My intention was to take a few days off after arting for 31 days straight. That was until I saw this lovely watercolor workshop over on Skillshare (which is well worth the money if you ask me). It’s called Watercolor Sketching Your Life, and it’s 21 prompts (only one of which I get per day) for the first 21 days of November. The first one was self portrait. I’d only ever tried a self portrait (or a portrait at all) once. I signed up for what I thought was a basic art class at UNO back in the day, only to discover that I was the only student never to have taken an art class (I took a semester of sculpture in high school, but that doesn’t count for these purposes). The first assignment was a self portrait, and I was so disheartened to see how well everyone else did it (had likely been instructed to do it in high school) that I dropped the class. I should have stuck with it, but at that point I guess I didn’t understand that I probably would have gotten an A for improvement if I worked hard enough. Anyway, I took an undergrad drawing class for non-majors while I was in grad school at LSUS and had a much better experience (I also had a better experience there than I have in library school at LSU, but that’s another story). That class, though, only covered inanimate objects and only one class about perspective. I learned enough to draw what I see, though not to shade it properly and especially not to paint it. Fast forward to about a month ago when I decided that I needed a hobby and settled on painting – in acrylics because I’m pretty sure that’s the most forgiving medium. I did some tutorials on YouTube (check out The Art Sherpa!) but then somehow decided that my medium of choice is watercolor. I think my favorite thing about it is that it’s so portable. Acrylics and oils are an Ordeal if you try to paint outside a studio, but watercolors are compact. That, and I just like them more than acrylics.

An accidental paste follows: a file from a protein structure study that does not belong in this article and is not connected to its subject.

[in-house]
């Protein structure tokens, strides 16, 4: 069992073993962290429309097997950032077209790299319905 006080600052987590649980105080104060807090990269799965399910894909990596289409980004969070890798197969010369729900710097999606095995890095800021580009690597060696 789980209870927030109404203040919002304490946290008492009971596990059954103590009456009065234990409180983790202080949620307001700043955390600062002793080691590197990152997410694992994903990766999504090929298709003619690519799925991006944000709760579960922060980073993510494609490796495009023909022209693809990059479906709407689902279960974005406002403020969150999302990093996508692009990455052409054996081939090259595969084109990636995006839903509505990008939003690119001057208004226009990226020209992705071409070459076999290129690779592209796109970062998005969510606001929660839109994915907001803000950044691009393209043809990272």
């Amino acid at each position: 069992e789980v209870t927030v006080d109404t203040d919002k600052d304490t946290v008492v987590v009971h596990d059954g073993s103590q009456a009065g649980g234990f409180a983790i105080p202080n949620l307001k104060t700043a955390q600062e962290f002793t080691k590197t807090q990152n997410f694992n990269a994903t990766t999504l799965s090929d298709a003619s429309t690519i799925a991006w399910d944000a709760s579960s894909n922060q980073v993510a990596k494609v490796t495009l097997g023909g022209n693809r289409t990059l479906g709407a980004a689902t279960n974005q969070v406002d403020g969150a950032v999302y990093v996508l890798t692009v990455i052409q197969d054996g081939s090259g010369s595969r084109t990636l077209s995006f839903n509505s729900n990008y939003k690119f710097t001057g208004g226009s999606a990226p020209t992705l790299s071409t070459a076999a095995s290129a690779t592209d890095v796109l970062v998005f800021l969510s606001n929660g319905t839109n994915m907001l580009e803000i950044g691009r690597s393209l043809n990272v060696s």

Anyway, here we are. I wasn’t planning on posting anything from this workshop, but I made this painting my Facebook profile picture, so I guess I will. That, and I’ve formed a habit after a month of posting every day. I’m really happy with it. I know it’s not realistic, but I don’t know how to paint people realistically, though I know I can learn. I think I like drawing and painting so much because they’re skills, not just talent. You can learn how to do these things if you try.
So here’s the whole painting:
The most significant thing I learned is how to paint a reasonable approximation of my own skin tone. Surprisingly, it’s a combination of cadmium red, permanent rose, yellow ochre, and cerulean blue. Sounds weird, I know, but you see what it produces. That’s pretty close to my version of super pale. Here’s where you should look if you want to learn to paint skin tones.
I chose to paint myself in sugar skull makeup for a couple reasons: it happens to be Dia de los Muertos, but I also knew that I can’t paint a realistic face. Before Palmer and I were married, we went to a Dia de los Muertos party(? something?) at minicine?, and Palmer painted my face. I used that and a photo of me choosing glasses frames for reference. Also this random YouTube tutorial on painting sugar skulls. All told, I think I did a good job, despite that little bit on my right cheek that happened because I wasn’t paying attention to where the wet paint was. Live and learn, yes?
This is also my first venture in an actual sketchbook. I got one for what became Artober but decided that I wasn’t ready to commit to a book I couldn’t just tear pages out of, so I didn’t use it. This time, I’m using it. If I don’t like an attempt, that’s okay. It’ll stay. I guess it helps that I’ll have to finish one whole painting a day. I’m hoping that this self-portrait will be as difficult as they come because my goal is to spend less time on them. The real goal, I guess, is to sketch in ink, which I didn’t do here. This portrait wads painted after obsessive pencil sketching. I guess it only took an hour or so.